Plantar fasciitis is a common foot disorder causing extreme pain in the heel. Approximately 10% -15% of adults experience heel pain at some point in their life. The common sufferers are runners, people who have to stand for a prolonged period, and people who are overweight.  Those who participate in Zumba, ballet, or other aerobic dance are also common patients.  Improper footwear can lead to plantar fasciitis, too.

Although it can affect any age group, the risk for getting plantar fasciitis is highest in the age group of 40-60 years.  It affects men and women equally.

Local injections of platelet-rich plasma (PRP) are emerging as therapy for helping plantar fasciitis.

What is PRP?

PRP is a concentrated solution of platelets and plasma containing growth factors. Prepared from the patient’s own blood, it, therefore, is free from the risk of new blood-borne disease transmission. This solution has been used widely for newly diagnosed or recalcitrant bone or ligament pathologies like plantar fasciitis, osteoarthritis, muscle strain, tendon injuries, and many more.

Can PRP therapy help my plantar fasciitis?

Plantar fasciitis is naturally a degenerative tissue condition rather than a true inflammatory pathology. A small tear in the fascia can occur due to prolonged standing and the tear cannot heal, being the fascial tissue.

The platelets of the blood cannot reach the site due to the hypervascularity of the fascia. Local injection of PRP solution delivers the growth factors necessary to initiate the healing response of the fascia and reverse the degenerative process. Due to these benefits of PRP solution, PRP therapy is widely known as regenerative therapy too.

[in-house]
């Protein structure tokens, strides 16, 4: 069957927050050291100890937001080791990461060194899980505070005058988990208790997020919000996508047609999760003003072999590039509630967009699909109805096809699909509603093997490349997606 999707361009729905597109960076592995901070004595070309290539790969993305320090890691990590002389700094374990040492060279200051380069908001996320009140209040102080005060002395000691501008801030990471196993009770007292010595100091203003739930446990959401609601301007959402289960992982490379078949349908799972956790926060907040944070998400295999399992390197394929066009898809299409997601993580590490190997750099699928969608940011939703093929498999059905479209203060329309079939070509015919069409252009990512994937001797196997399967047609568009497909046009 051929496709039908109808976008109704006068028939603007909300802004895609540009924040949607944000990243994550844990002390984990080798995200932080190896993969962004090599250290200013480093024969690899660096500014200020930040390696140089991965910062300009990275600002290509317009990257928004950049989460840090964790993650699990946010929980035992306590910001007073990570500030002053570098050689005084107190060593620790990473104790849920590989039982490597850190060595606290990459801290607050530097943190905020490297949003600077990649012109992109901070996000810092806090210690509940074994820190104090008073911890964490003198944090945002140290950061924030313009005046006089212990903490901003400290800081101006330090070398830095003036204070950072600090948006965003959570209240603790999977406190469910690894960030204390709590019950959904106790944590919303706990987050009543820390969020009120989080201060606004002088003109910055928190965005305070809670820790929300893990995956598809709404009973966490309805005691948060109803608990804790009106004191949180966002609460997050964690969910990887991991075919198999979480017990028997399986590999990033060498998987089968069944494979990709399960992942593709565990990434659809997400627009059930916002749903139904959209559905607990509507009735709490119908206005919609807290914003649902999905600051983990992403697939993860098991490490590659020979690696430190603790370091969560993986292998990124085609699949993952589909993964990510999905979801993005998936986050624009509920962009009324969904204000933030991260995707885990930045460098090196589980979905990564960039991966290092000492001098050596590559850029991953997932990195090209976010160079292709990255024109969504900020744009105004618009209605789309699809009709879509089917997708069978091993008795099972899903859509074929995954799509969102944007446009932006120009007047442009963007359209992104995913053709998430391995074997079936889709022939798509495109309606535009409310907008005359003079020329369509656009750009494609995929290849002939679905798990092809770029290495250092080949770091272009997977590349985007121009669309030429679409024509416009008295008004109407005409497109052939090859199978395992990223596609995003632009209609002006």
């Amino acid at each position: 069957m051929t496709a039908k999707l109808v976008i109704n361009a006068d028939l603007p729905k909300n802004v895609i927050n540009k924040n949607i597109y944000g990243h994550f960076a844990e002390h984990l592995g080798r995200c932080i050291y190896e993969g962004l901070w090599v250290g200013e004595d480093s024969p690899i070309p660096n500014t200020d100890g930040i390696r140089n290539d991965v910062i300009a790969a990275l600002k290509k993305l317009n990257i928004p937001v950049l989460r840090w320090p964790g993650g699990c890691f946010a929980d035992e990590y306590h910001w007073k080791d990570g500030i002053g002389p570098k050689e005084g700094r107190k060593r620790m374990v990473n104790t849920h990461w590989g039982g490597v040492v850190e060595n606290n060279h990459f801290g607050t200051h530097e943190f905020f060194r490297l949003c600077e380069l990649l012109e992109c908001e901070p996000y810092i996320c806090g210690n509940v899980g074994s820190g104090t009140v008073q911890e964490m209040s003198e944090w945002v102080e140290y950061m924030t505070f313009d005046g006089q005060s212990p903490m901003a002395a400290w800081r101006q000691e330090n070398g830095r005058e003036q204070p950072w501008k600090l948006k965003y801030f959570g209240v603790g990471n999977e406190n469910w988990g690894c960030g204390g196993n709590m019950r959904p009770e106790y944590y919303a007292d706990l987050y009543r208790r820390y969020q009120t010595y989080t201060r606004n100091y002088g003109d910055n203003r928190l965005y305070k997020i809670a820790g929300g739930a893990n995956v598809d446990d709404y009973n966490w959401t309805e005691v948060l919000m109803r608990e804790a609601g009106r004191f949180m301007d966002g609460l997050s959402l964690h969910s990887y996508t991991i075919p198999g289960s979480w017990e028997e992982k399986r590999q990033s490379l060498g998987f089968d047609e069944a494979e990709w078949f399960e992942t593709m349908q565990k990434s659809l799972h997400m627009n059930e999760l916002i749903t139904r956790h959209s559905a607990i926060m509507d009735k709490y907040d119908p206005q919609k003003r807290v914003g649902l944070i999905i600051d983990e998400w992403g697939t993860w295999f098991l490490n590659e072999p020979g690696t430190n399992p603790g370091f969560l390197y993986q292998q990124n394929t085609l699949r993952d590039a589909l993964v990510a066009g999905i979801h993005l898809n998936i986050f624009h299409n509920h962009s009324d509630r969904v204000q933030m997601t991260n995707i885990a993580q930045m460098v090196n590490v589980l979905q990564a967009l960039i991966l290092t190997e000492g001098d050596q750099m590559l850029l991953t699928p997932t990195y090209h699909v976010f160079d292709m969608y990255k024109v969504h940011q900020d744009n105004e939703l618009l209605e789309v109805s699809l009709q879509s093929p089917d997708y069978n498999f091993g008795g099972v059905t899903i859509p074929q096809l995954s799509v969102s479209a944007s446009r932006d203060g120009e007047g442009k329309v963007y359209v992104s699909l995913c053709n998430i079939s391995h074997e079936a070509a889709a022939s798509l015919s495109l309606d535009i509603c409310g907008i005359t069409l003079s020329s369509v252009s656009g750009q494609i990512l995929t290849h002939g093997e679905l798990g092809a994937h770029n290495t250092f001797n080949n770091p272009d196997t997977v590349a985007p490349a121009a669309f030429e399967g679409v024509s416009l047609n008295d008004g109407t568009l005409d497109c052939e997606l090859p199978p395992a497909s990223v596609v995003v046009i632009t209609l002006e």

Other treatment modalities

Plantar fasciitis has been treated wit, various medicines, non-drug methods, and sometimes surgery is the recommended course of action. Medicines like nonsteroidal anti-inflammatory drugs (NSAIDs), steroid injections, and autologous blood injections are used frequently in combination with measures like ice packs, shoe inserts, electro neuromuscular therapy, and physiotherapy. These measures have been found to have unpredictable outcomes.

Is steroid injection better?

Steroid injection is associated with risks like plantar fascia rupture and fat pad atrophy. Also, steroid injections are often not successful after a single injection due to their short term action. Multiple injections may be required and can significantly increase the risk of plantar fascia rupture, fat pad atrophy, abscesses, osteomyelitis, etc.

What’s my next step?

If you have plantar fasciitis or think you may have it, then the first step is to contact the front desk at OrthoNOW at the Doral Orthopedic Center by calling 305-874-7250.  A patient care representative can answer all your questions about getting seen by a specialist and making sure your concerns are heard.  You can also fill out a form and request a call back by filling out the Make Appointment form. https://doraldoc.com/make-appointment/ OrthoNOW keeps long hours and can accommodate you quickly, including via telemedicine if that’s preferred.

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